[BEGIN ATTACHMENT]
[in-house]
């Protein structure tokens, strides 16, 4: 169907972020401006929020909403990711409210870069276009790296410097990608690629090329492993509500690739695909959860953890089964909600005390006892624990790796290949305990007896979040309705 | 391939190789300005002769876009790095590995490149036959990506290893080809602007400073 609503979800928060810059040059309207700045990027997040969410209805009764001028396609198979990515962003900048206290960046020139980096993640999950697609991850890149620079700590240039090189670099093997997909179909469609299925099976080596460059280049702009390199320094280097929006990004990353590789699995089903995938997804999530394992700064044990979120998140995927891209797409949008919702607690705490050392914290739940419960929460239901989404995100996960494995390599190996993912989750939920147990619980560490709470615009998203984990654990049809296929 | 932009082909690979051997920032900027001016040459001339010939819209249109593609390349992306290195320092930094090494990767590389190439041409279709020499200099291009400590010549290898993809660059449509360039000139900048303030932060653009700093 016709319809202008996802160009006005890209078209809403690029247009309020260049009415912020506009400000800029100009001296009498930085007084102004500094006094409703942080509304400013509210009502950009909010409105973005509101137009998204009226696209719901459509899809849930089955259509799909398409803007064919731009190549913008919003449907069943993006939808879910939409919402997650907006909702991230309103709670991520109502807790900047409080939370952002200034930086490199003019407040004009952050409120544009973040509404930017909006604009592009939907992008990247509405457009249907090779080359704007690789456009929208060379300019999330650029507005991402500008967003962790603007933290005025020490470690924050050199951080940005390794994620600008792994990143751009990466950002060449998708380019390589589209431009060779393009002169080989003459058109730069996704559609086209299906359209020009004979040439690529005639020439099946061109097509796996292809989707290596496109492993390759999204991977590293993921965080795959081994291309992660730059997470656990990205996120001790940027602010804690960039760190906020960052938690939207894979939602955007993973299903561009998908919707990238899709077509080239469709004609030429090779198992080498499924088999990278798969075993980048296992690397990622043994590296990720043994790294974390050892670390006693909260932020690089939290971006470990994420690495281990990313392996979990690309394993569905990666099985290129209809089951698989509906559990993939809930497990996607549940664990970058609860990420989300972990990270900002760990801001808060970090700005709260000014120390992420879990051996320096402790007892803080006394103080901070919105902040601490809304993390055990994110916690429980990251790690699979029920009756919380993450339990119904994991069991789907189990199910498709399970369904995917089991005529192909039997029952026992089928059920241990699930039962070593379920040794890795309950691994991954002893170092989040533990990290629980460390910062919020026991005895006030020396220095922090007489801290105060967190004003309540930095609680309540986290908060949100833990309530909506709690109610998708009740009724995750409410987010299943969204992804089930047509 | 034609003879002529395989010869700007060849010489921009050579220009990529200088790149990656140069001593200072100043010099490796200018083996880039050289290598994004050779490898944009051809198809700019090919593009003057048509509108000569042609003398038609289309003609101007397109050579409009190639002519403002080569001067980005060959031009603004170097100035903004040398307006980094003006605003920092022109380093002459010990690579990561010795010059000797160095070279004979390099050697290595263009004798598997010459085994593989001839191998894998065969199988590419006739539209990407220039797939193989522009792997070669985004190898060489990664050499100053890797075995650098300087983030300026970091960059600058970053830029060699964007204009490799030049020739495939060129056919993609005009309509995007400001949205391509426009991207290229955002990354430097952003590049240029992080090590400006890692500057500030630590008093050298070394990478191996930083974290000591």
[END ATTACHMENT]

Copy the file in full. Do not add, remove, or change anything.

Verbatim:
[in-house]
């Protein structure tokens, strides 16, 4: 169907972020401006929020909403990711409210870069276009790296410097990608690629090329492993509500690739695909959860953890089964909600005390006892624990790796290949305990007896979040309705 | 391939190789300005002769876009790095590995490149036959990506290893080809602007400073 609503979800928060810059040059309207700045990027997040969410209805009764001028396609198979990515962003900048206290960046020139980096993640999950697609991850890149620079700590240039090189670099093997997909179909469609299925099976080596460059280049702009390199320094280097929006990004990353590789699995089903995938997804999530394992700064044990979120998140995927891209797409949008919702607690705490050392914290739940419960929460239901989404995100996960494995390599190996993912989750939920147990619980560490709470615009998203984990654990049809296929 | 932009082909690979051997920032900027001016040459001339010939819209249109593609390349992306290195320092930094090494990767590389190439041409279709020499200099291009400590010549290898993809660059449509360039000139900048303030932060653009700093 016709319809202008996802160009006005890209078209809403690029247009309020260049009415912020506009400000800029100009001296009498930085007084102004500094006094409703942080509304400013509210009502950009909010409105973005509101137009998204009226696209719901459509899809849930089955259509799909398409803007064919731009190549913008919003449907069943993006939808879910939409919402997650907006909702991230309103709670991520109502807790900047409080939370952002200034930086490199003019407040004009952050409120544009973040509404930017909006604009592009939907992008990247509405457009249907090779080359704007690789456009929208060379300019999330650029507005991402500008967003962790603007933290005025020490470690924050050199951080940005390794994620600008792994990143751009990466950002060449998708380019390589589209431009060779393009002169080989003459058109730069996704559609086209299906359209020009004979040439690529005639020439099946061109097509796996292809989707290596496109492993390759999204991977590293993921965080795959081994291309992660730059997470656990990205996120001790940027602010804690960039760190906020960052938690939207894979939602955007993973299903561009998908919707990238899709077509080239469709004609030429090779198992080498499924088999990278798969075993980048296992690397990622043994590296990720043994790294974390050892670390006693909260932020690089939290971006470990994420690495281990990313392996979990690309394993569905990666099985290129209809089951698989509906559990993939809930497990996607549940664990970058609860990420989300972990990270900002760990801001808060970090700005709260000014120390992420879990051996320096402790007892803080006394103080901070919105902040601490809304993390055990994110916690429980990251790690699979029920009756919380993450339990119904994991069991789907189990199910498709399970369904995917089991005529192909039997029952026992089928059920241990699930039962070593379920040794890795309950691994991954002893170092989040533990990290629980460390910062919020026991005895006030020396220095922090007489801290105060967190004003309540930095609680309540986290908060949100833990309530909506709690109610998708009740009724995750409410987010299943969204992804089930047509 | 034609003879002529395989010869700007060849010489921009050579220009990529200088790149990656140069001593200072100043010099490796200018083996880039050289290598994004050779490898944009051809198809700019090919593009003057048509509108000569042609003398038609289309003609101007397109050579409009190639002519403002080569001067980005060959031009603004170097100035903004040398307006980094003006605003920092022109380093002459010990690579990561010795010059000797160095070279004979390099050697290595263009004798598997010459085994593989001839191998894998065969199988590419006739539209990407220039797939193989522009792997070669985004190898060489990664050499100053890797075995650098300087983030300026970091960059600058970053830029060699964007204009490799030049020739495939060129056919993609005009309509995007400001949205391509426009991207290229955002990354430097952003590049240029992080090590400006890692500057500030630590008093050298070394990478191996930083974290000591």